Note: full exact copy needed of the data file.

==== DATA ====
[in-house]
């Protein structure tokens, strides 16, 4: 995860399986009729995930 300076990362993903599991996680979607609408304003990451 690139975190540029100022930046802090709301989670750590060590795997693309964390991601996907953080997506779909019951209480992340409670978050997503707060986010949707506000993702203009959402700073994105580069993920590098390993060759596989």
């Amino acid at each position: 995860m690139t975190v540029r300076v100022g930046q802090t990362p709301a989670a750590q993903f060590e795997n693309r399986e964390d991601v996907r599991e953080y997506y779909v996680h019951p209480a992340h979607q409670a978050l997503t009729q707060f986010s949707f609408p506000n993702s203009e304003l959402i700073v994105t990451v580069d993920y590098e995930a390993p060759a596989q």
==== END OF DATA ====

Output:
[in-house]
């Protein structure tokens, strides 16, 4: 995860399986009729995930 300076990362993903599991996680979607609408304003990451 690139975190540029100022930046802090709301989670750590060590795997693309964390991601996907953080997506779909019951209480992340409670978050997503707060986010949707506000993702203009959402700073994105580069993920590098390993060759596989």
């Amino acid at each position: 995860m690139t975190v540029r300076v100022g930046q802090t990362p709301a989670a750590q993903f060590e795997n693309r399986e964390d991601v996907r599991e953080y997506y779909v996680h019951p209480a992340h979607q409670a978050l997503t009729q707060f986010s949707f609408p506000n993702s203009e304003l959402i700073v994105t990451v580069d993920y590098e995930a390993p060759a596989q």